Matter & Energy

Matter is composed of atoms or groups of atoms called molecules. The arrangement of particles in a material depends on the physical state of the substance. In a solid, particles form a compact structure that resists flow. Particles in a liquid have more energy than those in a solid. They can flow past one another, but they remain close. Particles in a gas have the most energy. They move rapidly and are separated from one another by relatively large distances.

Structure of Liquids

Liquids, like all substances, are made up of atoms or bonded groups of atoms called molecules. The physical state of any substance—whether the substance is a liquid, solid, or gas—depends on the arrangement of the molecules in the substance. The molecules in a liquid are arranged tighter and more orderly than in a gas, but less orderly than in a solid. In crystalline solids, such as table salt or sugar, the molecules or other particles are stacked in a precise order, forming a three-dimensional pattern that repeats throughout the crystal. Scientists say these substances have long-range order. This means the atoms or molecules in the solid are ordered throughout the solid. In gases, the atoms or molecules have no order at all but move freely, allowing gases to expand and fill a container.

Liquids have no long-range order, but their molecules have some order with respect to the nearest neighboring molecules. Every molecule in a liquid has the same number of nearest neighbors, and each of these neighboring molecules are roughly the same distance from one other. But the position of molecules that are further away from a particular molecule in a liquid becomes more and more random with increasing distance. Liquids, therefore, have short-range order, or an orderly pattern only at very small distances (a few molecule lengths) from a given molecule.

Certain liquids, called liquid crystals, can have some long-range order, though not as much as a solid. These liquids contain long, rodlike molecules that, in certain temperature ranges, line up parallel to each other to create a long-range order. Unlike molecules in a solid, however, molecules in a liquid crystal retain the ability to slide past one another. The optical properties of some liquid crystals change with the arrangement of their molecules. For example, digital watches and calculators use liquid crystals that appear opaque when they are aligned in one direction and transparent when they are aligned in another direction.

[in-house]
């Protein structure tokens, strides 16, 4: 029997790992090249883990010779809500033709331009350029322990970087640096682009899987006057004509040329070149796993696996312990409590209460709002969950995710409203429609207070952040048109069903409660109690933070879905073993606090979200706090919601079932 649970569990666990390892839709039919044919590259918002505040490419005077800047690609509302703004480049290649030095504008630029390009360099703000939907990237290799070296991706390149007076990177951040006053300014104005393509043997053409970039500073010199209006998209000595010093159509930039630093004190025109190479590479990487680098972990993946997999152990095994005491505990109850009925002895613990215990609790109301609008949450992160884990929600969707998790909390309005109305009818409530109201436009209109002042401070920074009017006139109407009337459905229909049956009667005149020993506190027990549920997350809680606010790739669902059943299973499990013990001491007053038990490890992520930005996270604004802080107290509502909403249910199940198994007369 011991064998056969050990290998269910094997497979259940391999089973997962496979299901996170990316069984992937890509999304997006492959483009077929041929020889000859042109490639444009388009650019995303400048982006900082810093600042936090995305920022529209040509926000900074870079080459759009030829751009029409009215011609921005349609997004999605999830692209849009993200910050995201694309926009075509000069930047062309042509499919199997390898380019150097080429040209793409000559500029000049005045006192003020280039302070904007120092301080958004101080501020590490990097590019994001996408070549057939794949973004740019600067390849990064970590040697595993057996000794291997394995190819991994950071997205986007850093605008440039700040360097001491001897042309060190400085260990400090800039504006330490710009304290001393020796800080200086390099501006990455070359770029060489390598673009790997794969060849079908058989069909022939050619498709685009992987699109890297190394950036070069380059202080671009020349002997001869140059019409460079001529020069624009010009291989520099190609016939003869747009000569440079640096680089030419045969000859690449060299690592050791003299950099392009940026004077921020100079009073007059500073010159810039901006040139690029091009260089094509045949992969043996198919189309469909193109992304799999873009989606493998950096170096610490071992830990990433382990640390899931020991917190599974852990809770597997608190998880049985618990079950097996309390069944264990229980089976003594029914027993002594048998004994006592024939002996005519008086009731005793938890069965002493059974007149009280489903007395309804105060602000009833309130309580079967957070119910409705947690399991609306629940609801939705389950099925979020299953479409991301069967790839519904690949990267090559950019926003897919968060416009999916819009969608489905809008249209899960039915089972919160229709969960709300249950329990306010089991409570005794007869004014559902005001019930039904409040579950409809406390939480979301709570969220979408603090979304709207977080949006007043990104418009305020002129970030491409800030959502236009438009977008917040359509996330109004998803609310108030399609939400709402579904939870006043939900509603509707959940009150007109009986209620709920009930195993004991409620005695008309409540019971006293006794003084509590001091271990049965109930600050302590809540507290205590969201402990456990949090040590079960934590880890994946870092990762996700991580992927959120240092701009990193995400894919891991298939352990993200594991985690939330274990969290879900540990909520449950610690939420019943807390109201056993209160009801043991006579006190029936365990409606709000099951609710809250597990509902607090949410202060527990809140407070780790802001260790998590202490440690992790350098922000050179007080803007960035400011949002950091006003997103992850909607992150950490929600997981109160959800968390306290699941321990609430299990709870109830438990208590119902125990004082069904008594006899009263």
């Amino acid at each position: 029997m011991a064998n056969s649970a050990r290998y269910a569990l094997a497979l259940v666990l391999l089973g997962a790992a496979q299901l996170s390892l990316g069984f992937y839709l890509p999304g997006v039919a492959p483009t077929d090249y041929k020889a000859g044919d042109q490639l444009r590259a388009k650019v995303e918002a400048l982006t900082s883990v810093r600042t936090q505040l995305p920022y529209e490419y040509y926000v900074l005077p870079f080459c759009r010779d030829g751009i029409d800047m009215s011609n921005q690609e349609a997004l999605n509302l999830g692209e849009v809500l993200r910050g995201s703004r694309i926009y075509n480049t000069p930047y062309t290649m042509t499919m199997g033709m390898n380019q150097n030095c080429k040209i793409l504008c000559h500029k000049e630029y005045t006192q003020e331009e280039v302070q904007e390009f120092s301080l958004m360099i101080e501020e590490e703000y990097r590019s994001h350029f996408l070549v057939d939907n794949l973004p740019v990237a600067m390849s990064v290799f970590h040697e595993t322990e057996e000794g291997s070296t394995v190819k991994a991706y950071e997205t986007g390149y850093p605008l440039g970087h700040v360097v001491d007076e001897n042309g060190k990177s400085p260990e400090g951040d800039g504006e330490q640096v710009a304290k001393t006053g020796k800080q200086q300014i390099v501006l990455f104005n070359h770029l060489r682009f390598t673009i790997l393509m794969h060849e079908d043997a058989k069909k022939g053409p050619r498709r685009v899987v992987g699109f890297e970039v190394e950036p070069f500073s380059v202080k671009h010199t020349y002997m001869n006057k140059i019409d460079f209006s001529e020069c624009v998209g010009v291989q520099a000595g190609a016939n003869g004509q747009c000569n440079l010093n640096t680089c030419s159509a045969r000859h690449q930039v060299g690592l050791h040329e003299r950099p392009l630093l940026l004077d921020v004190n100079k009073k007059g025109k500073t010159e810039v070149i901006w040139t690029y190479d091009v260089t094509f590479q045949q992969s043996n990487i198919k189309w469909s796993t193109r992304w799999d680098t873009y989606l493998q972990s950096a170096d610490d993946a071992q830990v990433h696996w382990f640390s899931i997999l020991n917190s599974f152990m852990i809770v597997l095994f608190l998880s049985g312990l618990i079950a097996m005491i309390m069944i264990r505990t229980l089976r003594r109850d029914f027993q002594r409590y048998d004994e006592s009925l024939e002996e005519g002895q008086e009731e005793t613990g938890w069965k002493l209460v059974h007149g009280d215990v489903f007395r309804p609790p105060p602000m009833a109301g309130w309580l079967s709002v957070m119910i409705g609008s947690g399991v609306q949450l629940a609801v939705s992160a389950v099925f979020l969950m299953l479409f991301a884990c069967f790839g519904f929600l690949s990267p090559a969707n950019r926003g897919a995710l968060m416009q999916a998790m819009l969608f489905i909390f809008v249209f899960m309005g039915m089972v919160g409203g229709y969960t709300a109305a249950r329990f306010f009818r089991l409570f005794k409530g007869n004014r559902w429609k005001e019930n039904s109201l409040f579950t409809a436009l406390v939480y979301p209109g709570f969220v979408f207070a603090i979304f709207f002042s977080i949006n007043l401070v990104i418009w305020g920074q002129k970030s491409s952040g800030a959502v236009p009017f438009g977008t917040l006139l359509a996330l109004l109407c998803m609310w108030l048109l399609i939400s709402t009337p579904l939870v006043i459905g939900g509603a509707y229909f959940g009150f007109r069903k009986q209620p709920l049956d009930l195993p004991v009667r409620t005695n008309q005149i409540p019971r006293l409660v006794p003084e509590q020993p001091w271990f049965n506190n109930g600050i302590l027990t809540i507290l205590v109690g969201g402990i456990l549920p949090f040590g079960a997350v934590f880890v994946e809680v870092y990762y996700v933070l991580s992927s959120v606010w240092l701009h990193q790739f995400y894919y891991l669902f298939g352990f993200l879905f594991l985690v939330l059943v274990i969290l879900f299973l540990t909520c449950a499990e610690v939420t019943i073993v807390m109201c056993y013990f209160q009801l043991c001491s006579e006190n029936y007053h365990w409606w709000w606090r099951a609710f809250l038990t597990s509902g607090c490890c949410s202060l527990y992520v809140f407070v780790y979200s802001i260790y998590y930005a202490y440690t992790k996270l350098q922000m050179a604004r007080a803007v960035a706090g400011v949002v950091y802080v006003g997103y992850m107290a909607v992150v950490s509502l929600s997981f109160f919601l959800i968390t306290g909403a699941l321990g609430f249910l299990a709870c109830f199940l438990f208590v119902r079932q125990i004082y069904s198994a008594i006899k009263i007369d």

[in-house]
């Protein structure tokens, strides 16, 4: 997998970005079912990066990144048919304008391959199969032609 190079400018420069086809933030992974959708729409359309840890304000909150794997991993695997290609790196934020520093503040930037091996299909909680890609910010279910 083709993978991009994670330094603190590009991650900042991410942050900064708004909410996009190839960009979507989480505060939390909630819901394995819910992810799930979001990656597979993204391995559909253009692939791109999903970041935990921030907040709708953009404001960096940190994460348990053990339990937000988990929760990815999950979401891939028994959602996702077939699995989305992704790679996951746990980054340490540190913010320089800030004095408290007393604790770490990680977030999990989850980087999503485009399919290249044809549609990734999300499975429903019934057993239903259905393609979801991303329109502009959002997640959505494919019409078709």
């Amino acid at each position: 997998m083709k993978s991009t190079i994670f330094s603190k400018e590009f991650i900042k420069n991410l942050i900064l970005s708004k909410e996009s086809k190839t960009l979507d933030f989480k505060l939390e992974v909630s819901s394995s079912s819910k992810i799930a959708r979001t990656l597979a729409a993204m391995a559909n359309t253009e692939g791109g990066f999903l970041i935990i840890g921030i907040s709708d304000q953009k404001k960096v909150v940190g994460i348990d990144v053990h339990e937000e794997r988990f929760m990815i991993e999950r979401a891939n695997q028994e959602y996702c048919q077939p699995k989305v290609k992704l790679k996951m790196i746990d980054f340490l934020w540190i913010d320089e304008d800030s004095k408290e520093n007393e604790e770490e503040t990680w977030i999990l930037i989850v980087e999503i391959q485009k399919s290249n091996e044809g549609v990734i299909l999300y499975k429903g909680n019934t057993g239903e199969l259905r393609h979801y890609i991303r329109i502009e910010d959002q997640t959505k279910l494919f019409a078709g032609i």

Order in the molecules of any substance depends on the forces of attraction and repulsion between the molecules. These forces, called intermolecular forces, arise from electrical charges on molecules that attract or repel the charges on other molecules. Intermolecular forces account for many of the physical properties of a liquid, such as its boiling point, freezing point, and surface tension. They are also the reason a liquid can form from a gas or freeze into a solid.

A liquid forms from a gas when a drop in temperature or an increase in pressure causes the atoms or molecules of the gas to move closer together and acquire a short-range order. As the temperature of a gas drops, its molecules lose energy. The loss of energy causes the molecules to move more slowly, allowing them to come into closer contact with one another. An increase in the pressure of a gas brings molecules closer together by forcing them into a smaller space. Pressure can be increased by moving a given volume of gas from a large container into a smaller container, or by adding more gas to the original container. When the gas molecules move near enough to one another, intermolecular forces of attraction take over. These forces bring the molecules even closer together and into a short-range order, and a liquid forms. Likewise, when molecules in a liquid lose energy and move closer to one another, these same forces cause the liquid to turn into a solid. The molecules attract one another so much, they lock into place next to their neighbors and lose the ability to slide past each other. The molecules form a definite, unmoving pattern, which makes the solid rigid.

Molecules that are close together, as in a liquid or solid, also exert a force of repulsion on each other. The outer electrons of each molecule repel the outer electrons of their neighboring molecules. This repulsion makes it difficult to force the molecules any closer to one another, which in turn makes it difficult to reduce the volume of a liquid or solid. This property makes brakes work in automobiles and trucks. The brake pedal is connected to a piston in a cylinder filled with brake fluid. The driver activates the brakes by pushing on the brake pedal, which in turn pushes the piston in the cylinder. The brake fluid in the cylinder cannot be compressed, so the piston moves the fluid from the cylinder through hollow steel tubes filled with fluid and into pistons connected to brake pads. The liquid pushes these pistons into the brake pads, making the pads rub against the rim of the wheels. This rubbing causes friction, slowing down the wheels.